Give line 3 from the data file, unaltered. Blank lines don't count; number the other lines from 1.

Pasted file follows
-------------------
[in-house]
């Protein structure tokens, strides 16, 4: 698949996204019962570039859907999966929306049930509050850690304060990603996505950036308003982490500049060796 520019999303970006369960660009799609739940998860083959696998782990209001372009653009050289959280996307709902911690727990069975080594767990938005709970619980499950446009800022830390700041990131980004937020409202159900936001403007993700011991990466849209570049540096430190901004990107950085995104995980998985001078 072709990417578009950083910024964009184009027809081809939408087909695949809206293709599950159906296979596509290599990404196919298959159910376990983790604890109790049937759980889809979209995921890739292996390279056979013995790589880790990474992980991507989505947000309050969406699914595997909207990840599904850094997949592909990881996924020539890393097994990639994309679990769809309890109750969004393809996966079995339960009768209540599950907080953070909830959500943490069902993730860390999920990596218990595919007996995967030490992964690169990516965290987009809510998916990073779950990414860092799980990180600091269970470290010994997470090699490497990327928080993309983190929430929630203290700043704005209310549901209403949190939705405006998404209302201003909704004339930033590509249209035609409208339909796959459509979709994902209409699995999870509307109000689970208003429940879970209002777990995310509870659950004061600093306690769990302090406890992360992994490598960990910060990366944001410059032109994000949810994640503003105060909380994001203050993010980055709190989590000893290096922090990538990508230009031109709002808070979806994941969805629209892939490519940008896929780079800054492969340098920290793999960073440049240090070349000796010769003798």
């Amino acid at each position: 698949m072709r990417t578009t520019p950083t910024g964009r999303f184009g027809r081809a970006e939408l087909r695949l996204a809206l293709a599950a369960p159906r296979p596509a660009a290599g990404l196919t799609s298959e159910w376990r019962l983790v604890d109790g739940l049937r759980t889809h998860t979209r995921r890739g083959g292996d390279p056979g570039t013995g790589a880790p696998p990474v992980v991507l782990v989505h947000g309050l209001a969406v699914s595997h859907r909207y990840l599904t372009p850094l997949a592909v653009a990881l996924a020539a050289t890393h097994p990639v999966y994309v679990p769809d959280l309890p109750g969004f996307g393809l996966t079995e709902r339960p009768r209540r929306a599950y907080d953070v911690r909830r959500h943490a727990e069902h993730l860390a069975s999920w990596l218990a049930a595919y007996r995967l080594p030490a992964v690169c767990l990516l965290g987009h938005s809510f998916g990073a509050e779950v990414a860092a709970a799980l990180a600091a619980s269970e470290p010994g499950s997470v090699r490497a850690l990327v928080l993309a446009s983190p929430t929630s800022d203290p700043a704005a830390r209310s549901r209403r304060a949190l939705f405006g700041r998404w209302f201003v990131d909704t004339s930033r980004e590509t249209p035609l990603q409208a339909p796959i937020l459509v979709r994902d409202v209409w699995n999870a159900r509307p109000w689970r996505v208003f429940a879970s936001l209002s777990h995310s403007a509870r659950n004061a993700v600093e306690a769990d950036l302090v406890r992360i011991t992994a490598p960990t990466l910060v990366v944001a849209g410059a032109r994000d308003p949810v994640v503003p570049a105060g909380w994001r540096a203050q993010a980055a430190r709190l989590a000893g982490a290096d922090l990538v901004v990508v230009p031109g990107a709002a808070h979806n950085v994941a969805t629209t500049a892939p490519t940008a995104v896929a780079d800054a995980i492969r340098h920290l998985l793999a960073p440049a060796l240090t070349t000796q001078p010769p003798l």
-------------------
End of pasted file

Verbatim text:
């Amino acid at each position: 698949m072709r990417t578009t520019p950083t910024g964009r999303f184009g027809r081809a970006e939408l087909r695949l996204a809206l293709a599950a369960p159906r296979p596509a660009a290599g990404l196919t799609s298959e159910w376990r019962l983790v604890d109790g739940l049937r759980t889809h998860t979209r995921r890739g083959g292996d390279p056979g570039t013995g790589a880790p696998p990474v992980v991507l782990v989505h947000g309050l209001a969406v699914s595997h859907r909207y990840l599904t372009p850094l997949a592909v653009a990881l996924a020539a050289t890393h097994p990639v999966y994309v679990p769809d959280l309890p109750g969004f996307g393809l996966t079995e709902r339960p009768r209540r929306a599950y907080d953070v911690r909830r959500h943490a727990e069902h993730l860390a069975s999920w990596l218990a049930a595919y007996r995967l080594p030490a992964v690169c767990l990516l965290g987009h938005s809510f998916g990073a509050e779950v990414a860092a709970a799980l990180a600091a619980s269970e470290p010994g499950s997470v090699r490497a850690l990327v928080l993309a446009s983190p929430t929630s800022d203290p700043a704005a830390r209310s549901r209403r304060a949190l939705f405006g700041r998404w209302f201003v990131d909704t004339s930033r980004e590509t249209p035609l990603q409208a339909p796959i937020l459509v979709r994902d409202v209409w699995n999870a159900r509307p109000w689970r996505v208003f429940a879970s936001l209002s777990h995310s403007a509870r659950n004061a993700v600093e306690a769990d950036l302090v406890r992360i011991t992994a490598p960990t990466l910060v990366v944001a849209g410059a032109r994000d308003p949810v994640v503003p570049a105060g909380w994001r540096a203050q993010a980055a430190r709190l989590a000893g982490a290096d922090l990538v901004v990508v230009p031109g990107a709002a808070h979806n950085v994941a969805t629209t500049a892939p490519t940008a995104v896929a780079d800054a995980i492969r340098h920290l998985l793999a960073p440049a060796l240090t070349t000796q001078p010769p003798l």